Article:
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176. Does an Installment Sale Defer the Tax on Recapture of Accelerated Depreciation? No. Can the Tax on Recapture of Accelerated Depreciation Nevertheless Be Deferred When an Installment Sale Occurs? Yes.
162. Transfer a Family Business to the Next Generation During the Parent's Lifetime, Retain an Asset for Income, Give the Transferee a Stepped-up Basis, Defer the Gain on Sale, Support the Parent with Deductible Rent, and Finance the Transaction, Too
March 23, 2011
It may surprise you that I raise this question, since one consequence of S.Crow Collateral Corp.’s business as a dealer in capital assets is an opportunity for our sellers to defer tax payment. You may well think that those who do what we do would either (1) never think about the question, or (2) unthinkingly believe that deferring taxes is right up there with motherhood and apple pie, or (3) feel ill at ease about what we do but proceed to do it anyway.
I expect that there are those who view helping people to defer taxes as being on a par with being a dealer in illegal drugs, who profits from other people’s addictions.
Not surprisingly, I don’t see it that way at all.
Tax Deferral: A Pressure Valve, to Mitigate Unfairness
Maybe there are a few innocent souls who still believe that whatever the law requires is fair. I, too, believe that the pursuit of fairness is a motivation for much of what the law seeks to do.
The federal tax code is a particularly egregious offender against the principle of fairness, however, because of these factors, among others: (1) Its flagrant discriminations in favor of some lawful activities and against others and in favor of some categories of persons or entities and against others; (2) its mind-numbing complexity that makes it impossible for even the experts to agree on what the law requires and what it prohibits; and (3) its propensity to change the rules of the game after investments and business pursuits are already in play in reliance on the previous rules.
Possibly in implicit recognition of the tax code’s violations of the principle of fairness, the code itself contains some pressure valves which taxpayers can use to mitigate the unfairness, to some degree. One of those pressure valves is the code’s limited provisions for tax deferral, so that the burden of the tax can be softened by being spread over time. Therefore, when taxpayers defer some of their tax burden, they are doing what Congress itself envisioned would need to be done.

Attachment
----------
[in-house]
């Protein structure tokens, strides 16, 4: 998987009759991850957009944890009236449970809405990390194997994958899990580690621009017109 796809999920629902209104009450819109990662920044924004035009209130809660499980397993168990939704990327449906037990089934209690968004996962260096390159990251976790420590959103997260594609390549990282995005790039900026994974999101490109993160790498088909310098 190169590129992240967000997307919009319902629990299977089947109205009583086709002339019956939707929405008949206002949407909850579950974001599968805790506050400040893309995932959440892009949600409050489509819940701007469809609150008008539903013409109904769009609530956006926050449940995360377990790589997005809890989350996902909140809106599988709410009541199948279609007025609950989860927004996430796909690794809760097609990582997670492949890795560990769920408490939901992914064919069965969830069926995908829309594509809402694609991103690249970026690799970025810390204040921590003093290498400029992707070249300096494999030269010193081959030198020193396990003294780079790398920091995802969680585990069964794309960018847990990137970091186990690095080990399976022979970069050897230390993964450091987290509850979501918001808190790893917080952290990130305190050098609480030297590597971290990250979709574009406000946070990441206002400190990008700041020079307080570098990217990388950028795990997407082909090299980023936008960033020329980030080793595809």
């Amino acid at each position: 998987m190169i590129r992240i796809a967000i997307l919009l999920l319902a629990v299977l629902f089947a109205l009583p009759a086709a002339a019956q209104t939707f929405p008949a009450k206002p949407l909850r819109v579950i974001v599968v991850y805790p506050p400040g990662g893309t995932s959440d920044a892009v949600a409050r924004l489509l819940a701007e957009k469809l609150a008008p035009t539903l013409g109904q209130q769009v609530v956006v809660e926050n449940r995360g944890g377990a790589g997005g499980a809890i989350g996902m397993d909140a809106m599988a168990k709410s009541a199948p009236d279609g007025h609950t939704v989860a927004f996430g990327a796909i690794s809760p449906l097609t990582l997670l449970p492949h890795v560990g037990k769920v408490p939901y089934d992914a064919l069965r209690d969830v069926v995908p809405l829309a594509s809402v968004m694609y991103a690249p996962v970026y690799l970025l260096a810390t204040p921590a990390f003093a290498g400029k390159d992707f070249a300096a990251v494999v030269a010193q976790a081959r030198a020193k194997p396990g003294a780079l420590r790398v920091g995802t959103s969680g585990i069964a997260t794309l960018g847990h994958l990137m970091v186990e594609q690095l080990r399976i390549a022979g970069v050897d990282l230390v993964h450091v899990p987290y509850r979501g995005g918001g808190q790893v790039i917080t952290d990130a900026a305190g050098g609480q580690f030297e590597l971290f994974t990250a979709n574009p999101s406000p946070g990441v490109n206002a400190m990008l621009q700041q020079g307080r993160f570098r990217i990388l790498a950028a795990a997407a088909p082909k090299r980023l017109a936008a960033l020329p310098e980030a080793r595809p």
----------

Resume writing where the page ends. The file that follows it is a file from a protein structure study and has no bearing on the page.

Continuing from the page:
This concept is analogous to what became known in Anglo-American law as "courts of equity", which were empowered to render judgments that were "equitable" or "fair" in spite of the harsh outcome which would otherwise be required by the law. Courts of equity served as the pressure valve—a concept which has ancient provenance in the common law which came down to us from England.
Tax Deferral: Survival for Small Business
Even if the tax code were easy to understand and were friendly to small business, the financial hurdles which a small business must surmount to achieve success are formidable—as anyone who has started a small business can attest. It’s popular among politicians to proclaim how adoring they are about small business, but those same politicians will try to downplay or hide the effects of their policies on the very businesses they claim to love. When a small business’ margin between success and failure is fairly narrow, as it usually is, the business’ tax cost can be the last straw. To the extent that tax deferral can spread that tax cost over the future life of that business, tax deferral may allow the business the time it needs to become strong. When that happens, that helps both the economy and government revenues to grow.
Tax Deferral: Less Economic Distortion from Excessive Tax Rates
Today’s tax rates distort economic activity in wildly inconsistent and unproductive ways; they greatly complicate compliance and business planning; and they don’t even succeed in raising the revenue which their proponents promised. Many others have said as much. I don’t think anyone else has made my point, however, which is this: tax deferral is a quite effective way to address some of those distortions, by the softening effect of spreading the tax over time, and by allowing business greater room to take entrepreneurial risk. It would be much better if Congress would lighten the load directly, but at least tax deferral helps to spread out the load. Otherwise, the government wouldn’t collect the revenue anyway, because less entrepreneurial activity would occur.
My Wish: That Congress Would Make Our Work Unnecessary
In an ideal world, Congress would simplify the tax code and reduce tax rates on everyone, not just for those people whom Congress wants to favor or for those with whom it wants to curry favor. Fairness would be more generally achieved, small business would prosper, and economic distortions would decline. That would make tax deferral unnecessary.
That’ll be the day.—Stan Crow
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The Latest Installment addresses situations, questions and issues which are brought to us in the course of the consideration, negotiation or execution of transactions. We don't use the real names of parties to transactions, and we may edit the statement of the question to try to tell the story better. Please feel free to comment, or to take issue, or to raise your own question or situation. If you do the latter, please do not relate any confidential information.
The Latest Installment blog is edited by Stanley D. Crow, who is president of S.Crow Collateral Corp.